Tolkien depicts the Easterlings as oppressors of Tuor's people, thus justifying the slaying. But on the flip side, it is the slaying of uniformly evil non-whites by a white hero. Tolkien has never described the reverse as justified. The Edain see the Easterlings as ugly; the child Turin, a cousin of Tuor, calls them "ugly thieves".4 The Easterlings themselves also seem to recognize the racial superiority of the Edain. Unfinished Tales tells of the forced marriage between Brodda, the evil Easterling who enslaved the Edain, and Aerin, one of his Edain captives:

"... Brodda took Aerin as a wife... for there were few women amongst his own following, and none to compare with the daughters of the Edain."5

The differences between different races of humans are explored further in another article in this issue.

Some humans are less than human

Unfinished Tales mention two groups of people - The Wainriders and the Balchoth - who were enemies of the Gondorians and the Eotheod. (Both the Gondorians and the Eotheod are descended from the "good" humans - the Edain.)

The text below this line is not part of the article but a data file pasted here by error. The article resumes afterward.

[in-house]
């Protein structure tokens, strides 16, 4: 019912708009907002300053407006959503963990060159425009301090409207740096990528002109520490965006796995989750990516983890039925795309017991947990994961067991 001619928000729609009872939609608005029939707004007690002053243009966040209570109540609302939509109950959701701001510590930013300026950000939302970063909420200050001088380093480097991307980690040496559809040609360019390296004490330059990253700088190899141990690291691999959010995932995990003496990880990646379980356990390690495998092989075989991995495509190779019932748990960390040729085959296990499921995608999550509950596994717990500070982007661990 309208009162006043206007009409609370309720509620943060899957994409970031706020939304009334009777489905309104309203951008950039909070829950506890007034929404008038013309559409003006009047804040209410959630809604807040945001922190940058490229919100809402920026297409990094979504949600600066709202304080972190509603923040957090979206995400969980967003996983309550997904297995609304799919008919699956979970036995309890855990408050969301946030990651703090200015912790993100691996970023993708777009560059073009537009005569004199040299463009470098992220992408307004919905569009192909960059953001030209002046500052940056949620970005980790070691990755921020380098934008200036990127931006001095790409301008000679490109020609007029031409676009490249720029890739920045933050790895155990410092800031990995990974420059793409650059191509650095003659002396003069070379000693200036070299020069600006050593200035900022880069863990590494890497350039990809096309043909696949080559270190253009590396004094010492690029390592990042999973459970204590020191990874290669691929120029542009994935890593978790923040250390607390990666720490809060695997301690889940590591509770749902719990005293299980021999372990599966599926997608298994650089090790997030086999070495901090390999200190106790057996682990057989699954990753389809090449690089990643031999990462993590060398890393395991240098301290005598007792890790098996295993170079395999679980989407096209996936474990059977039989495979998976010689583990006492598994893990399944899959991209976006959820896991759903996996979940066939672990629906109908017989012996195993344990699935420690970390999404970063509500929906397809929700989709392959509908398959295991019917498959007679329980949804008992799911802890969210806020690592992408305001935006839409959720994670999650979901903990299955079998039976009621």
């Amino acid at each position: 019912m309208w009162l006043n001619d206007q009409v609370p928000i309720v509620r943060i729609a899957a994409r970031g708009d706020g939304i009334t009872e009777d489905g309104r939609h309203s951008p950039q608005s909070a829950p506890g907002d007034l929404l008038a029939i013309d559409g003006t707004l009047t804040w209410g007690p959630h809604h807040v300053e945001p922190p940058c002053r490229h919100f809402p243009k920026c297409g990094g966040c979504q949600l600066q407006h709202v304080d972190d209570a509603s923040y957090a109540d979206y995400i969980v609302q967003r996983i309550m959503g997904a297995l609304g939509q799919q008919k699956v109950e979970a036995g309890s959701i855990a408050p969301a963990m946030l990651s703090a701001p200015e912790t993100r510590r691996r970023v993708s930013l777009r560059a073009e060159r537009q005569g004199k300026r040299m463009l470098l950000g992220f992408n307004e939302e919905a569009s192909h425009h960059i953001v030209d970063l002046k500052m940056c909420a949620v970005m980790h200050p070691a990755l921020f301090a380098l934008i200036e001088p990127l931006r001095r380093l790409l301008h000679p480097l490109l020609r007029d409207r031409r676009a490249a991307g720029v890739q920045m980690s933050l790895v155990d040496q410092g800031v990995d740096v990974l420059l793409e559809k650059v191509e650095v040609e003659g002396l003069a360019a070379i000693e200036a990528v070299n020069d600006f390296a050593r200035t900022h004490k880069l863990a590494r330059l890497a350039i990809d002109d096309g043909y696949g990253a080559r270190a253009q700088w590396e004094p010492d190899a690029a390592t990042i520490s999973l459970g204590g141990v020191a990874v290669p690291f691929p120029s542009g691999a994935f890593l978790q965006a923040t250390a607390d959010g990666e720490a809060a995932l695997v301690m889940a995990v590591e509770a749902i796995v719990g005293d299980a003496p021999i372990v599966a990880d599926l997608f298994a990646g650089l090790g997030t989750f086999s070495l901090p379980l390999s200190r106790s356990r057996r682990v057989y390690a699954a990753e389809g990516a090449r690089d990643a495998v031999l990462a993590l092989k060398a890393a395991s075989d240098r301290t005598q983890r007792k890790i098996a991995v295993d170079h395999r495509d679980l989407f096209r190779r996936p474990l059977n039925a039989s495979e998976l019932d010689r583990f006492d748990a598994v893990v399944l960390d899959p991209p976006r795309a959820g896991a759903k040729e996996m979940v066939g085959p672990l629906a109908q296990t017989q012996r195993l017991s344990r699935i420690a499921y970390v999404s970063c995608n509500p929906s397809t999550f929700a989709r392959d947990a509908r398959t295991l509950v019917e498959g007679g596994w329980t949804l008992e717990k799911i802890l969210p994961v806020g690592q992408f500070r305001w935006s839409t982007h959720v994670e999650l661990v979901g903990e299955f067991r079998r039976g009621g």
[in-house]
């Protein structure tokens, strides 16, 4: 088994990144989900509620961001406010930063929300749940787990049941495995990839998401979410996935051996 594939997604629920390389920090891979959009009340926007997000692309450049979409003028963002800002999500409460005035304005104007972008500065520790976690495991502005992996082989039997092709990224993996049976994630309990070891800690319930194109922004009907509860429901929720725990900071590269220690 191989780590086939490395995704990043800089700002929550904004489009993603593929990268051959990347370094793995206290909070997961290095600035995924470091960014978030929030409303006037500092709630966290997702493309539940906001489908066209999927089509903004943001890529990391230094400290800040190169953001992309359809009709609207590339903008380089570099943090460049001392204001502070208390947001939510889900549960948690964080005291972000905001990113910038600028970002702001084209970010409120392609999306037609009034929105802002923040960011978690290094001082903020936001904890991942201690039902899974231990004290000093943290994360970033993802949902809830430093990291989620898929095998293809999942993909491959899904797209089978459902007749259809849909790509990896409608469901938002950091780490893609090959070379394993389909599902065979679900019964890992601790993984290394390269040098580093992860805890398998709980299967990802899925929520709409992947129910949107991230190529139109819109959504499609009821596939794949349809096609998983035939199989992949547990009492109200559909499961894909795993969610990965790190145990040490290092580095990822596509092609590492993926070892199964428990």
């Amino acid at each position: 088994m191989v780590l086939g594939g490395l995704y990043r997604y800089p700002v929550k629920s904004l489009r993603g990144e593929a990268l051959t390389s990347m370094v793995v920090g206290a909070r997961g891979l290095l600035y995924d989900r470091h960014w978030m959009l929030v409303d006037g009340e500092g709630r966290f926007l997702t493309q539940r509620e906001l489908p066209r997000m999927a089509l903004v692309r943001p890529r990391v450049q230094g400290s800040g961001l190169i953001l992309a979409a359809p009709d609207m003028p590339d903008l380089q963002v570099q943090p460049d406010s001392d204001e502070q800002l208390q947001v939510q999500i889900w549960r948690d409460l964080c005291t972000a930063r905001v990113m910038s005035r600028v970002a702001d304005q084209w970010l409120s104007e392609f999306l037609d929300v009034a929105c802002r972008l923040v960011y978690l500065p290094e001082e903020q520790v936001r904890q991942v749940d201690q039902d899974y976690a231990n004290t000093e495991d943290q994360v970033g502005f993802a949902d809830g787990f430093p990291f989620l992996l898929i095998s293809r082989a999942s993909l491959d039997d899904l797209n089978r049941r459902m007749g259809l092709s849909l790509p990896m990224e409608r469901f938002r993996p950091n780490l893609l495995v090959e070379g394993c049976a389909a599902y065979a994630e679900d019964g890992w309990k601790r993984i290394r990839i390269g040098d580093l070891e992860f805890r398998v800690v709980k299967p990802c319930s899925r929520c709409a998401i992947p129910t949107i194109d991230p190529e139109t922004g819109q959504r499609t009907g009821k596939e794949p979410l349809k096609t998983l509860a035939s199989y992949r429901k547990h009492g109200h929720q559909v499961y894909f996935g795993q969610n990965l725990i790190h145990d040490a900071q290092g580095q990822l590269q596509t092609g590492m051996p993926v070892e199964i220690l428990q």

The Wainriders were mentioned in UT as invaders who enslaved the Northmen - there is no description as to their appearance. In keeping with Tolkien's descriptions of "Evil Men", the Wainriders are greedy, violent, and have an intense hatred for the "good" Men: "They were eager for conquests and booty and filled with hatred for Gondor which stood in their way." Here is a telling phrase that implies that some races of humans are on the level of beasts: ".. the Wainriders licked their wounds, and plotted their revenge". Licking of wounds implies an association with four-legged animals.

In the notes the the Chapter Cirion and Eorl, the meaning of Balchoth is given as 'a mixed word of popular speech, from Westron balc "horrible", and Sindarin hoth "horde", applied to such people as the Orcs. But on p315 of Unfinished Tales, the Balchoth are enemies of Gondor who "allied with Orcs". It can be deduced that in this context, the Balchoth are human, since they are described separately from Orcs. In the chapter on Cirion and Eorl, the lands were described as being "infested with Balchoth" - the use of such a word reduces the Balchoth to subhuman status - "infested" is more commonly used with regards to rodents, insects, and other pests. Tolkien never describes the Gondorians, Rohirrim, or any of the descendents of the "good" humans with such language.